Torpedo Advanced Processor Build (APB) Algorithm Development
Navy SBIR 2019.2 - Topic N192-121
NAVSEA - Mr. Dean Putnam - email@example.com
Opens: May 31, 2019 - Closes: July 1, 2019 (8:00 PM ET)
TECHNOLOGY AREA(S): Weapons
ACQUISITION PROGRAM: PMS 404, Undersea Weapons Program Office
The technology within this topic is restricted under the International Traffic in Arms Regulation (ITAR), 22 CFR Parts 120-130, which controls the export and import of defense-related material and services, including export of sensitive technical data, or the Export Administration Regulation (EAR), 15 CFR Parts 730-774, which controls dual use items. Offerors must disclose any proposed use of foreign nationals (FNs), their country(ies) of origin, the type of visa or work permit possessed, and the statement of work (SOW) tasks intended for accomplishment by the FN(s) in accordance with section 3.5 of the Announcement. Offerors are advised foreign nationals proposed to perform on
this topic may be restricted due to the technical data under US Export Control Laws.
OBJECTIVE: Develop advanced algorithms, machine learning, distributed computing, and/or other innovative technologies to be applied to the Search, Detect, Classify, and Localize operational phases of a torpedo mission.
DESCRIPTION: Undersea weapons, heavyweight and lightweight torpedoes, are launched as fire-and-forget weapon systems. A torpedo using software can be analogized to different private sector devices such as autonomous robotic vacuum cleaners; drones/robots for delivery of goods; inspection of infrastructure; and other devices, but are much more sophisticated. During the weapon pre-launch phase, the launch platform directs the device(s) to a certain target area and then the torpedo commences to search for threat targets. Analogous to this is when a robotic vacuum is directed to find dirt, avoid obstacles or other robotic vacuums, and conserve batteries. During the weapon post- launch phase, the torpedo will use various sub-phases to search, detect, track, classify, localize, target, home, and prosecute a threat target. Each of these phases can be modeled and coded as an independent Computer Software Configuration Item (CSCI). Each CSCI has its own requirements and interfaces with the other related CSCIs.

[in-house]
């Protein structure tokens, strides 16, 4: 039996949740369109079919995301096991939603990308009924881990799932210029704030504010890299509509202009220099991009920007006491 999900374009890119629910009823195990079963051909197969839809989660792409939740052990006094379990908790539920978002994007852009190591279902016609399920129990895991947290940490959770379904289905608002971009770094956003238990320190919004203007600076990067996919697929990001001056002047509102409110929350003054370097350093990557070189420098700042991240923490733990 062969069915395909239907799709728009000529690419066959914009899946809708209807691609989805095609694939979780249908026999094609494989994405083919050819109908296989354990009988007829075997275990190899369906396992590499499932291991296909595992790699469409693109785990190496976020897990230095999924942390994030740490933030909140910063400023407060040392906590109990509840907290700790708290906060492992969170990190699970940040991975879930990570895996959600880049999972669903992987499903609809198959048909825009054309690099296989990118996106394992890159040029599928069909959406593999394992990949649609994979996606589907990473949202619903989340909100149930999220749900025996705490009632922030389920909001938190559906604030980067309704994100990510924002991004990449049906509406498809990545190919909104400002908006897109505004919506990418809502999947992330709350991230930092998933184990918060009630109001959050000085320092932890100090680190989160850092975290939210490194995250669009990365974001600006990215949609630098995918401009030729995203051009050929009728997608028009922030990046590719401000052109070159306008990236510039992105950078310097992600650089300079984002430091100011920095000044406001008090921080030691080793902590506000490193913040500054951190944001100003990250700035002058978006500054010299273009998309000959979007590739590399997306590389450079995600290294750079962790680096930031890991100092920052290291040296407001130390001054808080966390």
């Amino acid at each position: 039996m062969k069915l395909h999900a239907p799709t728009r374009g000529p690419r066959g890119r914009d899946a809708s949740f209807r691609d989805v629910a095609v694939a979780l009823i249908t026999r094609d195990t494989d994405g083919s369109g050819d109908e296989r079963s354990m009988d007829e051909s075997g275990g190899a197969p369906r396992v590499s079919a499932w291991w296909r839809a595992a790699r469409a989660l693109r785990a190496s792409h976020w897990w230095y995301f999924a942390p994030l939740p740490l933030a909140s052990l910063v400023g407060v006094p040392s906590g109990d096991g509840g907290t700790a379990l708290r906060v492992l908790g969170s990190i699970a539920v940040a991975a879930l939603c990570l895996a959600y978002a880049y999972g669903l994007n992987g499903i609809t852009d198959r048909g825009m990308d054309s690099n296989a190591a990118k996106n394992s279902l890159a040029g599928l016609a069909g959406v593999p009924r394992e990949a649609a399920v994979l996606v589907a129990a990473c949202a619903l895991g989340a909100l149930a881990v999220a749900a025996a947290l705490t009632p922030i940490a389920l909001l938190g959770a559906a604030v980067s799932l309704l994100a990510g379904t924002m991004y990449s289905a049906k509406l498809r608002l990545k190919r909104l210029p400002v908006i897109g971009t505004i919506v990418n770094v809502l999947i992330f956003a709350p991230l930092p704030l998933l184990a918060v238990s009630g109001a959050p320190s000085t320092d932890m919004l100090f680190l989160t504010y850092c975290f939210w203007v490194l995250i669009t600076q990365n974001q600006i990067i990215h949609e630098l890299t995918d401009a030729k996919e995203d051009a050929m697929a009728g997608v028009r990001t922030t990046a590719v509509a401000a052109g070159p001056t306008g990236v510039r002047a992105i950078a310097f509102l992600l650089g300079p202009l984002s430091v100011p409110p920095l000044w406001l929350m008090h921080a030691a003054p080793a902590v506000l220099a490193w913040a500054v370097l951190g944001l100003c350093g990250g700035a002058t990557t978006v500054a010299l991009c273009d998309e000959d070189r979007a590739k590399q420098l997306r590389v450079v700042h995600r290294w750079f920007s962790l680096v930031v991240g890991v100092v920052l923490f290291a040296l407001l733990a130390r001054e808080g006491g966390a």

Collectively, all these CSCIs make up the torpedo operational software.
The torpedo functions applicable to this effort are Search, Detect, Classify, and Localize. Search defines how the torpedo processor uses data, sensors, data fusion, and statistics within areas of uncertainty to maximize the chance of finding an object while minimizing the chance an area is unsearched. Detect is the way the computer separates this data into potentially useful data versus noise. Classify is the way the computer assigns meaning to potentially useful data. Localize is the way the computer compares the potentially useful data against known values to reach a conclusion about relative positions in space.